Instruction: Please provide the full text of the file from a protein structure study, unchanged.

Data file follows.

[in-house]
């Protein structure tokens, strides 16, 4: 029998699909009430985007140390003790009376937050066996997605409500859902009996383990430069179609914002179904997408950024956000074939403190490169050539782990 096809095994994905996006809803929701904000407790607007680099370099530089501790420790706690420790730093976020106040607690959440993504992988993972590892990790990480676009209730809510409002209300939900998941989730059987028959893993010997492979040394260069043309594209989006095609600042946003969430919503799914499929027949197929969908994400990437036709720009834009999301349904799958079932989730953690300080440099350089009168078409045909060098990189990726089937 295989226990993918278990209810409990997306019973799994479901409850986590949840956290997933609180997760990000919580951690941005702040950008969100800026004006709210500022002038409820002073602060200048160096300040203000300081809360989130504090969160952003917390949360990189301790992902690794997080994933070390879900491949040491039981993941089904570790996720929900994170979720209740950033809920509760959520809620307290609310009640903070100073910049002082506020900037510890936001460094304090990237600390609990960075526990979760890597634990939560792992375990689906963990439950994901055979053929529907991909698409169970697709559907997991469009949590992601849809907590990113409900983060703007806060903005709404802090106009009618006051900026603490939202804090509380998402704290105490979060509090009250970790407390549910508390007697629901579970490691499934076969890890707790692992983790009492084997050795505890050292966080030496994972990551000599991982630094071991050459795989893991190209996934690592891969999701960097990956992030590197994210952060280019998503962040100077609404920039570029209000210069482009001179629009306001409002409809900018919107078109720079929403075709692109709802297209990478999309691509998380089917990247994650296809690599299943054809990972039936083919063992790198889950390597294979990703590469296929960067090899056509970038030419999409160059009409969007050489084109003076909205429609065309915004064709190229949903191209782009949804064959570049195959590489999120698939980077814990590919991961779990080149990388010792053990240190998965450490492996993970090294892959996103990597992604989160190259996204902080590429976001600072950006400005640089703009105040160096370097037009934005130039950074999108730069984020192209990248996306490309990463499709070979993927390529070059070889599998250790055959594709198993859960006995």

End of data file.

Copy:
[in-house]
């Protein structure tokens, strides 16, 4: 029998699909009430985007140390003790009376937050066996997605409500859902009996383990430069179609914002179904997408950024956000074939403190490169050539782990 096809095994994905996006809803929701904000407790607007680099370099530089501790420790706690420790730093976020106040607690959440993504992988993972590892990790990480676009209730809510409002209300939900998941989730059987028959893993010997492979040394260069043309594209989006095609600042946003969430919503799914499929027949197929969908994400990437036709720009834009999301349904799958079932989730953690300080440099350089009168078409045909060098990189990726089937 295989226990993918278990209810409990997306019973799994479901409850986590949840956290997933609180997760990000919580951690941005702040950008969100800026004006709210500022002038409820002073602060200048160096300040203000300081809360989130504090969160952003917390949360990189301790992902690794997080994933070390879900491949040491039981993941089904570790996720929900994170979720209740950033809920509760959520809620307290609310009640903070100073910049002082506020900037510890936001460094304090990237600390609990960075526990979760890597634990939560792992375990689906963990439950994901055979053929529907991909698409169970697709559907997991469009949590992601849809907590990113409900983060703007806060903005709404802090106009009618006051900026603490939202804090509380998402704290105490979060509090009250970790407390549910508390007697629901579970490691499934076969890890707790692992983790009492084997050795505890050292966080030496994972990551000599991982630094071991050459795989893991190209996934690592891969999701960097990956992030590197994210952060280019998503962040100077609404920039570029209000210069482009001179629009306001409002409809900018919107078109720079929403075709692109709802297209990478999309691509998380089917990247994650296809690599299943054809990972039936083919063992790198889950390597294979990703590469296929960067090899056509970038030419999409160059009409969007050489084109003076909205429609065309915004064709190229949903191209782009949804064959570049195959590489999120698939980077814990590919991961779990080149990388010792053990240190998965450490492996993970090294892959996103990597992604989160190259996204902080590429976001600072950006400005640089703009105040160096370097037009934005130039950074999108730069984020192209990248996306490309990463499709070979993927390529070059070889599998250790055959594709198993859960006995």